Long before there were the “cable guys,” there were the “cable girls” (Las Chicas del Cable) who “manned” the lines of the only telecommunication company in 1928 Madrid. This eight-episode Netflix Original series picks up the stories of four young women seeking independence and better lives in a society professionally and domestically dominated by men. “Working girl” Alba Romero (Blanca Suarez) gets into serious trouble with the law and to avoid prison, she agrees to rob the Metropolitan Telephone Exchange for the crooked Inspector Beltran (Carlos Kaniowski) who eventually becomes her nemesis.
The resourceful Alba assumes the identity “Lidia Aguilar,” flirts with the company owner’s lackadaisical son Carlos Cifuentes (Martino Rivas), and cheats her way into a telephone operator (telefonista) position. She befriends three other telefonistas: Angeles (Maggie Civantos) a married mother who loves her job, Carlota (Ana Fernandez) repressed by her domineering father Colonel Emilio Rodriguez (Joan Crosas), and Marga (Nadia de Santiago) a shy country girl. When Alba meets the company director and owner’s son-in-law, Francisco Gomez (Yon Gonzalez), he recalls their romantic relationship ten years earlier. The past refuses to go away quietly as Francisco cannot seem to give up Alba in spite of the best advice from Madame Victoria (Kiti Manver) who had instructed the young woman in the “tricks” of the “trade.” He does eventually give her enough money to temporarily get Beltran off her case.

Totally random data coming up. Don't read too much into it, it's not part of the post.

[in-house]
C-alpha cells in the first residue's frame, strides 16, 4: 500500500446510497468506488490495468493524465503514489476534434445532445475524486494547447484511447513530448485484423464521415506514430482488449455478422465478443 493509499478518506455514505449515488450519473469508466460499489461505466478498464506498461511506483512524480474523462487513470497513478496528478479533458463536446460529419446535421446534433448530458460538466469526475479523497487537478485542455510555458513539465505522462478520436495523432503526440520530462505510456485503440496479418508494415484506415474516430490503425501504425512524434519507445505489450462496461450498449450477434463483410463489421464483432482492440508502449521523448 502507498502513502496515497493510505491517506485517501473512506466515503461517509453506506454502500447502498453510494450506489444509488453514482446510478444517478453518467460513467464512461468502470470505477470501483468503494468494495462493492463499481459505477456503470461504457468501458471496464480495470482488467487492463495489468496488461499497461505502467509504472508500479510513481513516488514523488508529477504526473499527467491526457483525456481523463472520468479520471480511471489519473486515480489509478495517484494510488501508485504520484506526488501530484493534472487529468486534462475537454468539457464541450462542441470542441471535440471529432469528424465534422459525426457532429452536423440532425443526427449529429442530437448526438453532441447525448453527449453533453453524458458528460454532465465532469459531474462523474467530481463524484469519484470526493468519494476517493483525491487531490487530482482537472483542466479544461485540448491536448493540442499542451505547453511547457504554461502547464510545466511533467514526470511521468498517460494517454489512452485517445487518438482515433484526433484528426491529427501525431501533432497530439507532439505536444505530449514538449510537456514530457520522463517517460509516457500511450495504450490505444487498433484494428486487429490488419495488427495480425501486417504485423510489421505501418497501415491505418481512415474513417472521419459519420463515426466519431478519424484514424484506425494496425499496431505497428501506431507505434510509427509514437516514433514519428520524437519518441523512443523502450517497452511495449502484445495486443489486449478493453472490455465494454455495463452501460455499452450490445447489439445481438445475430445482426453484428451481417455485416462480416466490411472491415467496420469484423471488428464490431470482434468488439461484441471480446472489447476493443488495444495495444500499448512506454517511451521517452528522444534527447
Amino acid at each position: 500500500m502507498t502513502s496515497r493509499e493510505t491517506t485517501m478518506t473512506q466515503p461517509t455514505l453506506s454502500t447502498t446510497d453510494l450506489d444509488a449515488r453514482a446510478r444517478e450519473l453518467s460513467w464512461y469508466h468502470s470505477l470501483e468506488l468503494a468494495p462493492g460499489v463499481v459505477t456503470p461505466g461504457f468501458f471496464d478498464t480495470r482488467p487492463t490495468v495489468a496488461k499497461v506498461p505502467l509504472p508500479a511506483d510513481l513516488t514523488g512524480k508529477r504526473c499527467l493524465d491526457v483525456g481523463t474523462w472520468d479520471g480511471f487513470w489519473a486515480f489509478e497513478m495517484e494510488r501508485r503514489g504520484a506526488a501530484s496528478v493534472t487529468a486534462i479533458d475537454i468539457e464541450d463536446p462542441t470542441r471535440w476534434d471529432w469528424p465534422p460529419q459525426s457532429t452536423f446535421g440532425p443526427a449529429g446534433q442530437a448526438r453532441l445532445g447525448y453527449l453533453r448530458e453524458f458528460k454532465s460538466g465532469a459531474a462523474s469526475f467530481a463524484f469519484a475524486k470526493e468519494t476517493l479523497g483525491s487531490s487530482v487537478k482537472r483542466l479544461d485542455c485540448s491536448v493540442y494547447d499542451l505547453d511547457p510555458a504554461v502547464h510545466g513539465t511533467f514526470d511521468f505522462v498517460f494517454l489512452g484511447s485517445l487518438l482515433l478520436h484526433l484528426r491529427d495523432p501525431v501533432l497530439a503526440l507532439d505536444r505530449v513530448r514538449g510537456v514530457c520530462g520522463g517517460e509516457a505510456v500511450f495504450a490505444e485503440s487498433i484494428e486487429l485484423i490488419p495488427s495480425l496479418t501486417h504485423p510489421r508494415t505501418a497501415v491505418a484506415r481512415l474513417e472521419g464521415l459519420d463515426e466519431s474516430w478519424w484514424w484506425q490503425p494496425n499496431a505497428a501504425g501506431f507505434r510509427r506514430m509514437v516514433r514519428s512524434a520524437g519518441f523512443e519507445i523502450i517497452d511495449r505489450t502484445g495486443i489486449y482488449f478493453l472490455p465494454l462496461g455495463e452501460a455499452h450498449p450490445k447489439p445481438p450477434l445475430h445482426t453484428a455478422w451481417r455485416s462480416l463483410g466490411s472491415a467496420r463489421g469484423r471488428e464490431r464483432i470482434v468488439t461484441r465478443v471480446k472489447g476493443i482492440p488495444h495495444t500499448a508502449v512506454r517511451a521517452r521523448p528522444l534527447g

The other telefonistas have their own issues. Angeles’s abusive husband, telephone technician Mario (Sergio Mur), wants her to stay home and take care of their daughter while he sexes it up with Carolina (Iria de Rio) Francisco’s secretary. Carlota’s father evicts her after she gets drunk at a company party with her boyfriend, the skilled engineer Miguel Pascual (Borja Luna). Marga is being annoyed by the timid advances of company accountant Pablo Santos (Nico Romero). Alba, Carlota and Marga get rooms at Doña Lola’s (Tina Sainz) boardinghouse. When Carlos chooses Alba to handle the first trans-Atlantic phone call between President Coolidge and King Alfonso (Miguel Labo), she botches the assignment and Angeles saves the day.
Telefonista supervisor Sara Millan (Ana Polvorosa) and Carlota meet at a feminist rally and a romance between the two women begins much to the discomfiture of Miguel. Carolina raids Alba’s room and, finding an old love note from Francisco, tells his wife, Elisa (Angela Cremonte) that Alba is her husband’s lover.
With Carlos’s encouragement and funding, Miguel is working to develop a rotary dial telephone that will revolutionize the communications industry and make the telefonistas obsolete. Company founder Don Ricardo Cifuentes wants to put the brakes on this sub rosa project because it would prevent his being able to eavesdrop on private conversations and obtain the valuable insider information that has made the family quite wealthy. Drama abounds and the continued adventures, misadventures, and romantic entanglements of the four telephonistas mount as the storm clouds of a possible military coup begin to gather.
With its high production values and evocative on-location shots of old Madrid, Cable Girls gets the sets and costumes of the “flapper” era just right. The incongruity here is the pervasive and clearly present-era musical numbers in the soundtrack. While this series gets launched by the personal lives of the cable girls, it also includes a dramatic family saga, a social history of the budding feminists and the male chauvinists that try that try to keep the women a few steps behind. There is an eight-episode season for next year that will continue to deal with the complex interpersonal relationships that have developed during Season One.
Cable Girls is available now for streaming on Netflix.
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